We’re back for another round of Haunted MTL’s Notes from the Last Drive-In with S4E6, featuring The Monster Club (1981) and Hellbender (2021). I’ve been somewhat critical of the stated themes over the season. Still, I am happy to report that isn’t an issue this week as the show delivers on the stated theme of “musical horror,” which is fantastic. Plus, we get a horror anthology to boot!
The film quality is undoubtedly a step up from last week’s Slaughterhouse, that’s for sure. So, what was the night like for Shudder‘s premiere movie hosting show? Can Joe Bob embrace a horror anthology for a change? Let’s dive in.
The Monster Club (1981)
The Monster Club (1981) is a British horror anthology directed by Roy Ward Baker, which also was his final film. The film was written by Edward and Valeria Abraham and adapted from the works of horror author R. Chetwynd-Hayes. The Monster Club is also notable for being the last film of producer Milton Subotsky, best known for his association with Amicus Productions.
The horror anthology movie is a cult film owing to the cast and the soundtrack. Vincent Price, John Carradine, Donald Pleasance, and Stuart Whitman headline the film, with Price and Carradine featuring heavily in the framing narrative about the club. The film’s soundtrack is pretty iconic, featuring B. A. Robertson, The Viewers, and The Pretty Things. NFilms’lso appears in one of the most iconic sequences of the film.
The Monster Club follows a vampire named Eramus (Vincent Price), who is helped to some blood by a writer, R. Chetwynd-Hayes (John Carradine). Eramus thanks the writer by inviting him to a secret monster club, where he learns the genealogy of monsters and takes in the sights and sounds of the club.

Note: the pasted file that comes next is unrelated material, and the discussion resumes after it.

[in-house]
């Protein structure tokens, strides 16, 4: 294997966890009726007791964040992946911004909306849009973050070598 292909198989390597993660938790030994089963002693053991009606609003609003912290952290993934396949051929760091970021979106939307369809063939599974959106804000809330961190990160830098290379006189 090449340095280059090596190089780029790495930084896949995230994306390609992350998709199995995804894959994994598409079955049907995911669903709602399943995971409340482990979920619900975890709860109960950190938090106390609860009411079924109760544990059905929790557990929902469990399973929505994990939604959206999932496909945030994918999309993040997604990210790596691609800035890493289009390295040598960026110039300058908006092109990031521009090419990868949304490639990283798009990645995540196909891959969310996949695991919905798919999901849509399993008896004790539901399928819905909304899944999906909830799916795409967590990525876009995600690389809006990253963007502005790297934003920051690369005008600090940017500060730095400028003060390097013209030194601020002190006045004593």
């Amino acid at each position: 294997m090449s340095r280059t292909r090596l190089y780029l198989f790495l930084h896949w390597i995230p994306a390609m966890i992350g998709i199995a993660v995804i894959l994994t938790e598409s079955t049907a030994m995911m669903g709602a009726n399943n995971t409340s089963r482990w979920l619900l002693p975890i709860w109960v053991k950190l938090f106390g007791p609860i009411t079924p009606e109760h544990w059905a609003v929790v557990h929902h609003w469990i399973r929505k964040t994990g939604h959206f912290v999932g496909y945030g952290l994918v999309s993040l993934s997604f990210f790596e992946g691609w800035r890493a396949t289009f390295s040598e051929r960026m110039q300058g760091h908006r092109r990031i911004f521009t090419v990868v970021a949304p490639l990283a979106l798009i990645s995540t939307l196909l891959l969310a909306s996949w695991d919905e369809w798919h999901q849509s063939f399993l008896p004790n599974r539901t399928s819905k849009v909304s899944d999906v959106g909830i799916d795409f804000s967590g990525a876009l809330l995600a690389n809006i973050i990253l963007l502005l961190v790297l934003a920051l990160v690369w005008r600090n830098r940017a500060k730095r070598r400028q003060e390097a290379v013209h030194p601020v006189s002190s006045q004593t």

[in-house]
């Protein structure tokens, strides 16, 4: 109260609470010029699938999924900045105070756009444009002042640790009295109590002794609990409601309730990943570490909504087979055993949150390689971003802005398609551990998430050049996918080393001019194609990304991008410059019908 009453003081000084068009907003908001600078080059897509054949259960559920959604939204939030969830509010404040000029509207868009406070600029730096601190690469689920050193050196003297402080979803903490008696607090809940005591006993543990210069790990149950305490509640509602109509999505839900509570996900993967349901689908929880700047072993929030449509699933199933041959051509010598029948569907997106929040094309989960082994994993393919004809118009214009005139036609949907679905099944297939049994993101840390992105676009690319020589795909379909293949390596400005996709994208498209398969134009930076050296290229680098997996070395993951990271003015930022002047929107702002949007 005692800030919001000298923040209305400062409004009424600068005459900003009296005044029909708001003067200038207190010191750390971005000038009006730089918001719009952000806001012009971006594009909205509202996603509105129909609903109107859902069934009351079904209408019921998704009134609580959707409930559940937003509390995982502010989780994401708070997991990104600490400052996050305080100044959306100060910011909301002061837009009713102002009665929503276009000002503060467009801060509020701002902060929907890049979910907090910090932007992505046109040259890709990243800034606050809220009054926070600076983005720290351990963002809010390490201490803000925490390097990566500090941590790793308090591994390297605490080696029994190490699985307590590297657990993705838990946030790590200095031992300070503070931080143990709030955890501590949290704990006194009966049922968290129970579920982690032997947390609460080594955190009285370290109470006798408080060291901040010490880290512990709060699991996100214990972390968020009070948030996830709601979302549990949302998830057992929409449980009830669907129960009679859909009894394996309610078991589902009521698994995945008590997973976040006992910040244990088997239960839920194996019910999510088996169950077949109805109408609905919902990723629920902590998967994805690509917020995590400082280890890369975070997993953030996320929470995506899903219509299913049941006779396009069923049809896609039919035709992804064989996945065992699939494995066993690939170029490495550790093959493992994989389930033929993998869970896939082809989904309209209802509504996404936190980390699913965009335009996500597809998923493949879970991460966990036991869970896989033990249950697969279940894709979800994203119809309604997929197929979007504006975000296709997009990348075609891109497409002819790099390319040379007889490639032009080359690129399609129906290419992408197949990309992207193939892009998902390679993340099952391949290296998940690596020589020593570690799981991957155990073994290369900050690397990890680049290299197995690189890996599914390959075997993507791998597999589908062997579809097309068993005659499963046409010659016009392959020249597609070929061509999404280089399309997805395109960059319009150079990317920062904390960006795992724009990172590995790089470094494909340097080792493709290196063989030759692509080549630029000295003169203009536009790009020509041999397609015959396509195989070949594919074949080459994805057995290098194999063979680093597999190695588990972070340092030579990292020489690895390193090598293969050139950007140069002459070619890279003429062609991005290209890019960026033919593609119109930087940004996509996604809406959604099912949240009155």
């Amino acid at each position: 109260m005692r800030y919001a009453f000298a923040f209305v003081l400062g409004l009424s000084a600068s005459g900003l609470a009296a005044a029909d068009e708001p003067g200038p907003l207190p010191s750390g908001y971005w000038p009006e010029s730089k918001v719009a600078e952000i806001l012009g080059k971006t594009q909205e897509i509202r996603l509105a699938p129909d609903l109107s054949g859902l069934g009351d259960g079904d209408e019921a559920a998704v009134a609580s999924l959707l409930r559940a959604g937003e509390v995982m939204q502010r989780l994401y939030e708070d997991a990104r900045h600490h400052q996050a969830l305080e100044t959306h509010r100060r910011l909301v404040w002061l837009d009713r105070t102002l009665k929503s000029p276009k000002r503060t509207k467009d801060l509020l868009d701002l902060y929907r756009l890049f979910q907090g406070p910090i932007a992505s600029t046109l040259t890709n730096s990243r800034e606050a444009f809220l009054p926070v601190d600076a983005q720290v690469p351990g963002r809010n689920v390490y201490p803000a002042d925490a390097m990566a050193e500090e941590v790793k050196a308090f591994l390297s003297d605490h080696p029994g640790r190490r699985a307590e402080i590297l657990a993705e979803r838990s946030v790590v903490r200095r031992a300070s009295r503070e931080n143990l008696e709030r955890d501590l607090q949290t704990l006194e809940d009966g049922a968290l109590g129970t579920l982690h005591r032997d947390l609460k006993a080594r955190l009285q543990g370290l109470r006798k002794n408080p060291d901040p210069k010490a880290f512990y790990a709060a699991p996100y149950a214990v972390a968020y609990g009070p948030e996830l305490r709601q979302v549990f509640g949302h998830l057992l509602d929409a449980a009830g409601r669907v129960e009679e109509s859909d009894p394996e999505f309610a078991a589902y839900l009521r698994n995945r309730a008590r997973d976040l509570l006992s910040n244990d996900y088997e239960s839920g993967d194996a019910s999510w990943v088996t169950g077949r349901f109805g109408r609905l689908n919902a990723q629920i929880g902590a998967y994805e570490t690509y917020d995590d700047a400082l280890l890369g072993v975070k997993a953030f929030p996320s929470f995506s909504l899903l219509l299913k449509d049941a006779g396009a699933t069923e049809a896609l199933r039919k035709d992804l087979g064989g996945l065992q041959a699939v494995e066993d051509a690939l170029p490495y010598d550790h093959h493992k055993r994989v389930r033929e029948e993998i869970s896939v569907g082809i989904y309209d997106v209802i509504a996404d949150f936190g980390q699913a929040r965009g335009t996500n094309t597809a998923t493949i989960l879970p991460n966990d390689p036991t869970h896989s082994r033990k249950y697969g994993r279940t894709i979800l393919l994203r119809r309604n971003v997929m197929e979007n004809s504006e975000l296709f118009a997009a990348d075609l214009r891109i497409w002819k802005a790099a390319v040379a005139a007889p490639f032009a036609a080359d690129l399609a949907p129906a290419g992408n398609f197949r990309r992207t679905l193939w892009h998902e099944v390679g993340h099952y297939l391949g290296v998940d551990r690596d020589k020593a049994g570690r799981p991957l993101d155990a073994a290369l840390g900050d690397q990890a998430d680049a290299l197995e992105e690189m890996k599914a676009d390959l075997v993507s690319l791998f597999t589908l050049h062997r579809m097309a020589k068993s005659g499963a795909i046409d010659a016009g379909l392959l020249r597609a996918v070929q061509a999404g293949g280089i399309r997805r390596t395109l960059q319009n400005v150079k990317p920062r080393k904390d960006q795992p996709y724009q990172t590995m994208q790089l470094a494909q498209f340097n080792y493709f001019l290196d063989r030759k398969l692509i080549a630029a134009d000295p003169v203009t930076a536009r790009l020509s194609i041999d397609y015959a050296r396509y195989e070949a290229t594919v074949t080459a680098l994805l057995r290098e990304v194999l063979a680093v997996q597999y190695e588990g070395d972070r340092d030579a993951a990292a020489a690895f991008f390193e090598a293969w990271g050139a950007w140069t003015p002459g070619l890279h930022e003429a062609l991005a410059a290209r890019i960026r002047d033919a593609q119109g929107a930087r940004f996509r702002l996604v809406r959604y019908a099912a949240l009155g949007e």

What will catch most first-time viewers of The Monster Club off guard is the movie’s tone. The horror anthology framing narrative of Eramus and Chetwynd-Hayes is pretty goofy and upbeat. These scenes almost make the film a musical comedy and are filled with sight gags and nods to the Amicus Films’ history (though this was not a production of Amicus Films). However, this is contrasted by the serious and frightening nature of the horror anthology stories within the film, of which there are three.
The first tale of the horror anthology, “The Shadmock,” is a deathly severe story about a couple who attempt to take advantage of a reclusive estate owner, Raven (James Laurenson), who is one of the hybrid monsters called a Shadmock. The second tale, “The Vampires,” features a boy (Warren Saire) who has a vampire father. The story follows the boy accidentally leading a vampire hunter (Donald Pleasance) to the home, but the tone varies widely within the story. Lastly, “The Ghouls” is the most frightening of the stories. The final segment follows a movie director (Stuart Whitman), who discovered a village of ghouls while scouting for a filming location. He befriends a ghoul named Luna (Lesley Dunlop), but the tale is bleak.